2019 Ford Edge ST: The Pros
- Any defense of this ST begins with its 2.7-liter twin-turbo EcoBoost engine. This compact workhorse sends 335 horses—20 more than last year’s Edge Sport, with a torque bump of 30 pound-feet—through four wheels, and sends the Edge from 0 to 60 miles per hour in a brisk 5.7 seconds. An eight-speed paddle-shifted automatic transmission (with two overdrive gears) replaces the former six speed. Like all 2019 Edges, this ST can also switch automatically between front- and all-wheel-drive via a fast-acting, AI-based sensor unit that disconnects the rear axle. It all helps boost EPA fuel economy to 19/26 mpg, a 2-mpg gain in both city and highway versus the Edge Sport. (Aggressive driving, however, left me at 19 mpg overall, a common issue with small turbocharged engines working hard to motivate big vehicles).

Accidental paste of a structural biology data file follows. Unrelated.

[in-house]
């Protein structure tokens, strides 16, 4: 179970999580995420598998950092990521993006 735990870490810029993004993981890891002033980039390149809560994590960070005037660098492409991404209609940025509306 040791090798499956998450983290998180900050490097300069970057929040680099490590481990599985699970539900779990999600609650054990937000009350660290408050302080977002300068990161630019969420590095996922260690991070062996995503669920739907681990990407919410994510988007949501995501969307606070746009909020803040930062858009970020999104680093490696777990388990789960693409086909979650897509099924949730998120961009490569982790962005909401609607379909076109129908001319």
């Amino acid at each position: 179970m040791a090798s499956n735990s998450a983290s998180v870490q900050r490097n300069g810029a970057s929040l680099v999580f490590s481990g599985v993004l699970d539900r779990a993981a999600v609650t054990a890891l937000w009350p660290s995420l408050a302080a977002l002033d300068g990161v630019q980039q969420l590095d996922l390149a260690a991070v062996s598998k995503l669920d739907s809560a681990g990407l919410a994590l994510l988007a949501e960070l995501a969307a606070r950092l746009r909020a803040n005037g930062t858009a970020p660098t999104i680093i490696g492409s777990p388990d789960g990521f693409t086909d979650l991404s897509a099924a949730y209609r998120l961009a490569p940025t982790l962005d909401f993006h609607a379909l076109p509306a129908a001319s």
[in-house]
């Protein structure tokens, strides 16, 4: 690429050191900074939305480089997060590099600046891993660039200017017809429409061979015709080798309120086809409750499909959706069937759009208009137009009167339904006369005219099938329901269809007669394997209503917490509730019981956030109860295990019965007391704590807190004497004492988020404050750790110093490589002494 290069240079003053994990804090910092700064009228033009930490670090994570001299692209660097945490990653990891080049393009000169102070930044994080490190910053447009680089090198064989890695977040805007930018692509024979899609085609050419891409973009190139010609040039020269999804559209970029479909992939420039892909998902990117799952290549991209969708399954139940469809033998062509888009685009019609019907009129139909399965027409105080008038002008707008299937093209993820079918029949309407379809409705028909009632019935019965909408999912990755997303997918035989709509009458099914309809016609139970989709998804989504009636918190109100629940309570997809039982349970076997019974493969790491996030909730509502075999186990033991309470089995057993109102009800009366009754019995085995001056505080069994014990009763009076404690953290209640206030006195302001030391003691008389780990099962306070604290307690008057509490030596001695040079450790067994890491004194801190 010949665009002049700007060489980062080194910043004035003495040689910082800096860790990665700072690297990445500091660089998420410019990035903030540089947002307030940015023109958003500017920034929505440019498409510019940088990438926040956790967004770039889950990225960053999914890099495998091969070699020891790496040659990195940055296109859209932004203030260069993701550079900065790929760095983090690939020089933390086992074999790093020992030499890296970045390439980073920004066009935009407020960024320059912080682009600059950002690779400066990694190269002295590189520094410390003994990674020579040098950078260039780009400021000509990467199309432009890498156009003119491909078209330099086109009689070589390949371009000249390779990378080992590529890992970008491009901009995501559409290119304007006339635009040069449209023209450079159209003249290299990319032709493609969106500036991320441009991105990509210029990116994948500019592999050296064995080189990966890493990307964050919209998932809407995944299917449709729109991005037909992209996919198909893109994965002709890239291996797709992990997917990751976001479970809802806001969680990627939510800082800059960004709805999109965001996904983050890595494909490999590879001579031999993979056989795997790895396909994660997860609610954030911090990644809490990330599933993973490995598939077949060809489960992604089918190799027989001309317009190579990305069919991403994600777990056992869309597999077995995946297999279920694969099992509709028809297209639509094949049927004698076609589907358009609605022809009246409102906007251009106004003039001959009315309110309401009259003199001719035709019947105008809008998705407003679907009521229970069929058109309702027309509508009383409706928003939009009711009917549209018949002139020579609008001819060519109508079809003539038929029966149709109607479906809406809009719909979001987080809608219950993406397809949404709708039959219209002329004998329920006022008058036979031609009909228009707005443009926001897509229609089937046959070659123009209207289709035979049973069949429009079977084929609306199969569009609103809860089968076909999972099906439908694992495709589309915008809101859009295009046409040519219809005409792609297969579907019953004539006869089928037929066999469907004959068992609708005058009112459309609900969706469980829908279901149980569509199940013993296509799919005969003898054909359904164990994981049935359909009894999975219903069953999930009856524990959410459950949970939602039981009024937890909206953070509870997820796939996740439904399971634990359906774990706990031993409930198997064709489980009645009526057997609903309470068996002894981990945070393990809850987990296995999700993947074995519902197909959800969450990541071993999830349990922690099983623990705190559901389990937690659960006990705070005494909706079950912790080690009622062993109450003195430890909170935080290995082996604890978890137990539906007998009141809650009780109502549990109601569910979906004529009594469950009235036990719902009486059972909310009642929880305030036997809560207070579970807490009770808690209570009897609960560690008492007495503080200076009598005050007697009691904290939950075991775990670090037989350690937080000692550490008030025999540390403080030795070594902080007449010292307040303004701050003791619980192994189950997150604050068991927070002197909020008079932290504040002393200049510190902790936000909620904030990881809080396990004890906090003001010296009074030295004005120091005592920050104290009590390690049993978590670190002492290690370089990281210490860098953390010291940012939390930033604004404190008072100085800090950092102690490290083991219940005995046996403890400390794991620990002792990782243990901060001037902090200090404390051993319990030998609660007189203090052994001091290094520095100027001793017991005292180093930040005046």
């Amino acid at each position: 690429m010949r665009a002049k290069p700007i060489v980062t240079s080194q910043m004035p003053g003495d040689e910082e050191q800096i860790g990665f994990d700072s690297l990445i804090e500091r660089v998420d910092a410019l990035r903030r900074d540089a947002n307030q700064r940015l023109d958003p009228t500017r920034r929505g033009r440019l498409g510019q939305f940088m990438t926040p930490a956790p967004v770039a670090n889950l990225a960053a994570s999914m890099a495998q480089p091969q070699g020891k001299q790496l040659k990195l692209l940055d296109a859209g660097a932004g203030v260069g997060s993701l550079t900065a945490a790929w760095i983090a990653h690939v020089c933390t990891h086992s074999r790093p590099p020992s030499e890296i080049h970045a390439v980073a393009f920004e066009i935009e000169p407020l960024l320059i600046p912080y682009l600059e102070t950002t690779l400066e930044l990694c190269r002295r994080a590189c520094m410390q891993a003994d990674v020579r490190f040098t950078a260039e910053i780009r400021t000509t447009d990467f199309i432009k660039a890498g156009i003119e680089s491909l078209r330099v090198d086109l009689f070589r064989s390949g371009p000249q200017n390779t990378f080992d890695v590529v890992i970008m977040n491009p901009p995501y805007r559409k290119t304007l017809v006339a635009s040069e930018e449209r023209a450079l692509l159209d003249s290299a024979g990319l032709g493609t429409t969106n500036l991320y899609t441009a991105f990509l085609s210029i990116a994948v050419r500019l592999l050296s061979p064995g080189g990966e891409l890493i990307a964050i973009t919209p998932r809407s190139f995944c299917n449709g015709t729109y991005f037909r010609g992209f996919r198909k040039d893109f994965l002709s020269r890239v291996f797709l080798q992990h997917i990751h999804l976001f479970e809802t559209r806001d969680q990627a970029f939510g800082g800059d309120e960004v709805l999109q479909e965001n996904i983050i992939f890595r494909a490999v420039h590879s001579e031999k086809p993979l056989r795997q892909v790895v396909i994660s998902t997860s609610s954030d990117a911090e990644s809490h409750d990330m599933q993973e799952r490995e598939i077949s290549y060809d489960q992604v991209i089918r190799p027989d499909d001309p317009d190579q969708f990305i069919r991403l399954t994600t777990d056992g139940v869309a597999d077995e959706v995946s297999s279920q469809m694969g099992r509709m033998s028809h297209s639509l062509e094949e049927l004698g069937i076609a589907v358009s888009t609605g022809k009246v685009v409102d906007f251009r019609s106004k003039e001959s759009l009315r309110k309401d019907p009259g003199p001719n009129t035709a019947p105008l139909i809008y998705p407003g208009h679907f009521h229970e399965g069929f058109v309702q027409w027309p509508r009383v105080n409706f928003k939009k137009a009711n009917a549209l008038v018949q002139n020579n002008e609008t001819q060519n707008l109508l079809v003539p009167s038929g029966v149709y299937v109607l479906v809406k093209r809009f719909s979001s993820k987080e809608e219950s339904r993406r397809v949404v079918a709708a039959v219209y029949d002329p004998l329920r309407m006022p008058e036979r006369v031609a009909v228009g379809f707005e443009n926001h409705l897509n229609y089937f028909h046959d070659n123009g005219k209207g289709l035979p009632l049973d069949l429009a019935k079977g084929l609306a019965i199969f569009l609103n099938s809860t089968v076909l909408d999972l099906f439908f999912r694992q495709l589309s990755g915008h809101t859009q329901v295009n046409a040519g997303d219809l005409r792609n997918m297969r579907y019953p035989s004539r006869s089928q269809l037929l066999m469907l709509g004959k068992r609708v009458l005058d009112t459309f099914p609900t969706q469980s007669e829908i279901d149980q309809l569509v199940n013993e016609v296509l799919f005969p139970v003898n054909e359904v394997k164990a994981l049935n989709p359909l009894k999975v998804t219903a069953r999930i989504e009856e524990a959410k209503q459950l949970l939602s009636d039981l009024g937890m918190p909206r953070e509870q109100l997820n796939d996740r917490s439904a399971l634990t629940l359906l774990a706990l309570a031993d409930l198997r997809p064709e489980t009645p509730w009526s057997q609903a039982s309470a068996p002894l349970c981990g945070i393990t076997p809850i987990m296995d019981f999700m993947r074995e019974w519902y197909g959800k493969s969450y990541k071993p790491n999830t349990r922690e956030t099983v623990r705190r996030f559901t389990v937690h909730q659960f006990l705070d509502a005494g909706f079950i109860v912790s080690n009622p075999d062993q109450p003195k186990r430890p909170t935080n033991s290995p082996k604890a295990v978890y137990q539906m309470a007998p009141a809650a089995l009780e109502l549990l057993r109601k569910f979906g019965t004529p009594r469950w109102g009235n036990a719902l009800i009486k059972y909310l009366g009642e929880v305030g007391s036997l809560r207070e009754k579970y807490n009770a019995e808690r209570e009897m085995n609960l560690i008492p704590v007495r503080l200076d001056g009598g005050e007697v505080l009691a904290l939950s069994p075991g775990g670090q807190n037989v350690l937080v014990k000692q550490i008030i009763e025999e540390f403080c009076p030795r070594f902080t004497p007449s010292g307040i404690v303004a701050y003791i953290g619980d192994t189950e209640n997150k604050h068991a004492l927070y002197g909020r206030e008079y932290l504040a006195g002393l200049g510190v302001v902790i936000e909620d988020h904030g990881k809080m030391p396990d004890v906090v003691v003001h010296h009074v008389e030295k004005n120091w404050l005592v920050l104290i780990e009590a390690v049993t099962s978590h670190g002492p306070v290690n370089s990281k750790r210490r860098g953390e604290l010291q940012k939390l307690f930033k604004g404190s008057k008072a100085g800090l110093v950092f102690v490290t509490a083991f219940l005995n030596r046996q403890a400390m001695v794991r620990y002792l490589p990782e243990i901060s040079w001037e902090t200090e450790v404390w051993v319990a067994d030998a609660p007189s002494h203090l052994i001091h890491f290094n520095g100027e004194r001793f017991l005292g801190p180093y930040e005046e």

- That transmission features an “S” Sport button on its new rotary console knob, which gooses throttle and gear programming, enables rev-matching downshifts, holds gears at high revs, and adds a digital tachometer to the driver’s instruments. The li’l EcoBoost isn’t an especially enthusiastic V6, with horsepower peaking at 5,500 rpm and shifts taking place around 5,900, but its torque gets the job done, allowing the Edge to keep pace with many pricier cars and SUVs. And it’s lubed lightning compared with a turbo four-cylinder Edge, which takes more than eight seconds to reach 60 mph.